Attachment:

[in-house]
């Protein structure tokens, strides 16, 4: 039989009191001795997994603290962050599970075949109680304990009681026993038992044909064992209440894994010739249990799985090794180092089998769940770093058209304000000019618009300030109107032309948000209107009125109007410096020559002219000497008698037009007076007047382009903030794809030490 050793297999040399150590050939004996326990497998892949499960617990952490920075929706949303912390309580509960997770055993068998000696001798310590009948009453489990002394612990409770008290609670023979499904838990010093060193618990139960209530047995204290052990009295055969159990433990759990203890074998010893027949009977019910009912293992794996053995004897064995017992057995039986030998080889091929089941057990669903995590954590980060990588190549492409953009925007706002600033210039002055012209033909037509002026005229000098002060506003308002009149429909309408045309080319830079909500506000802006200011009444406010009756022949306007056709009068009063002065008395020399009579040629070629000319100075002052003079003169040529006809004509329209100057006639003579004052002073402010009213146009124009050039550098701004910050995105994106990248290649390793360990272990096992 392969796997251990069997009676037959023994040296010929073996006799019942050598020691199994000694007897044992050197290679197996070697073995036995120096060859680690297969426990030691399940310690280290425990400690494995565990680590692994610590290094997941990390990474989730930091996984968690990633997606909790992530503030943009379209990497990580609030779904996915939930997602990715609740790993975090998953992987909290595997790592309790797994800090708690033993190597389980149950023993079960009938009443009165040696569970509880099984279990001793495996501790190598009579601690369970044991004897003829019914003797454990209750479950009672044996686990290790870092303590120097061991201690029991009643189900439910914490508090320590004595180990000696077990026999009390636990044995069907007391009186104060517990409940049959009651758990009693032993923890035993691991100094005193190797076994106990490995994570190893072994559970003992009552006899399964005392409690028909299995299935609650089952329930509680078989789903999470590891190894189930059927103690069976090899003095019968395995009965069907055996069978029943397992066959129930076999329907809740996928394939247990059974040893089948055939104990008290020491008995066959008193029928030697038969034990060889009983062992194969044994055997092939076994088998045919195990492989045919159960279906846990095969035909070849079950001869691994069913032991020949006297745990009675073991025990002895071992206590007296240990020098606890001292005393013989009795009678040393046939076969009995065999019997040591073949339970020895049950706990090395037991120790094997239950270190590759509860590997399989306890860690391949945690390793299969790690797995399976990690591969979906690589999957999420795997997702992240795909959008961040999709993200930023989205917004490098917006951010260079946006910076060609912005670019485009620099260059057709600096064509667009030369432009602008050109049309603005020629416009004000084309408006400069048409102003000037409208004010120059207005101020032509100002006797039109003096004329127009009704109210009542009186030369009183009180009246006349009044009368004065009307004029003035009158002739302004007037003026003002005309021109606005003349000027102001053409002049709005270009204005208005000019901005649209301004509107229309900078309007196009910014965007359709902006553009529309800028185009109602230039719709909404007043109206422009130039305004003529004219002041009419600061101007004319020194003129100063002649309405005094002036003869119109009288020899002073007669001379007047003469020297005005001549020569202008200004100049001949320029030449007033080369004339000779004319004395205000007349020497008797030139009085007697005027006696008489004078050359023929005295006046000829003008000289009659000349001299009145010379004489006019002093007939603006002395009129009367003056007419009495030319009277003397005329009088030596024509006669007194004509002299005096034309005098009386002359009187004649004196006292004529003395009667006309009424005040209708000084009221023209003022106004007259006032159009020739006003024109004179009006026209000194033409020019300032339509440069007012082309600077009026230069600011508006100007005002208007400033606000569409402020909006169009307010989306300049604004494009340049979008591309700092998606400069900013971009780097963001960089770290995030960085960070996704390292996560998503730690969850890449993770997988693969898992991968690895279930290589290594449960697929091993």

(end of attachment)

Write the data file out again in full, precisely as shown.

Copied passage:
[in-house]
């Protein structure tokens, strides 16, 4: 039989009191001795997994603290962050599970075949109680304990009681026993038992044909064992209440894994010739249990799985090794180092089998769940770093058209304000000019618009300030109107032309948000209107009125109007410096020559002219000497008698037009007076007047382009903030794809030490 050793297999040399150590050939004996326990497998892949499960617990952490920075929706949303912390309580509960997770055993068998000696001798310590009948009453489990002394612990409770008290609670023979499904838990010093060193618990139960209530047995204290052990009295055969159990433990759990203890074998010893027949009977019910009912293992794996053995004897064995017992057995039986030998080889091929089941057990669903995590954590980060990588190549492409953009925007706002600033210039002055012209033909037509002026005229000098002060506003308002009149429909309408045309080319830079909500506000802006200011009444406010009756022949306007056709009068009063002065008395020399009579040629070629000319100075002052003079003169040529006809004509329209100057006639003579004052002073402010009213146009124009050039550098701004910050995105994106990248290649390793360990272990096992 392969796997251990069997009676037959023994040296010929073996006799019942050598020691199994000694007897044992050197290679197996070697073995036995120096060859680690297969426990030691399940310690280290425990400690494995565990680590692994610590290094997941990390990474989730930091996984968690990633997606909790992530503030943009379209990497990580609030779904996915939930997602990715609740790993975090998953992987909290595997790592309790797994800090708690033993190597389980149950023993079960009938009443009165040696569970509880099984279990001793495996501790190598009579601690369970044991004897003829019914003797454990209750479950009672044996686990290790870092303590120097061991201690029991009643189900439910914490508090320590004595180990000696077990026999009390636990044995069907007391009186104060517990409940049959009651758990009693032993923890035993691991100094005193190797076994106990490995994570190893072994559970003992009552006899399964005392409690028909299995299935609650089952329930509680078989789903999470590891190894189930059927103690069976090899003095019968395995009965069907055996069978029943397992066959129930076999329907809740996928394939247990059974040893089948055939104990008290020491008995066959008193029928030697038969034990060889009983062992194969044994055997092939076994088998045919195990492989045919159960279906846990095969035909070849079950001869691994069913032991020949006297745990009675073991025990002895071992206590007296240990020098606890001292005393013989009795009678040393046939076969009995065999019997040591073949339970020895049950706990090395037991120790094997239950270190590759509860590997399989306890860690391949945690390793299969790690797995399976990690591969979906690589999957999420795997997702992240795909959008961040999709993200930023989205917004490098917006951010260079946006910076060609912005670019485009620099260059057709600096064509667009030369432009602008050109049309603005020629416009004000084309408006400069048409102003000037409208004010120059207005101020032509100002006797039109003096004329127009009704109210009542009186030369009183009180009246006349009044009368004065009307004029003035009158002739302004007037003026003002005309021109606005003349000027102001053409002049709005270009204005208005000019901005649209301004509107229309900078309007196009910014965007359709902006553009529309800028185009109602230039719709909404007043109206422009130039305004003529004219002041009419600061101007004319020194003129100063002649309405005094002036003869119109009288020899002073007669001379007047003469020297005005001549020569202008200004100049001949320029030449007033080369004339000779004319004395205000007349020497008797030139009085007697005027006696008489004078050359023929005295006046000829003008000289009659000349001299009145010379004489006019002093007939603006002395009129009367003056007419009495030319009277003397005329009088030596024509006669007194004509002299005096034309005098009386002359009187004649004196006292004529003395009667006309009424005040209708000084009221023209003022106004007259006032159009020739006003024109004179009006026209000194033409020019300032339509440069007012082309600077009026230069600011508006100007005002208007400033606000569409402020909006169009307010989306300049604004494009340049979008591309700092998606400069900013971009780097963001960089770290995030960085960070996704390292996560998503730690969850890449993770997988693969898992991968690895279930290589290594449960697929091993």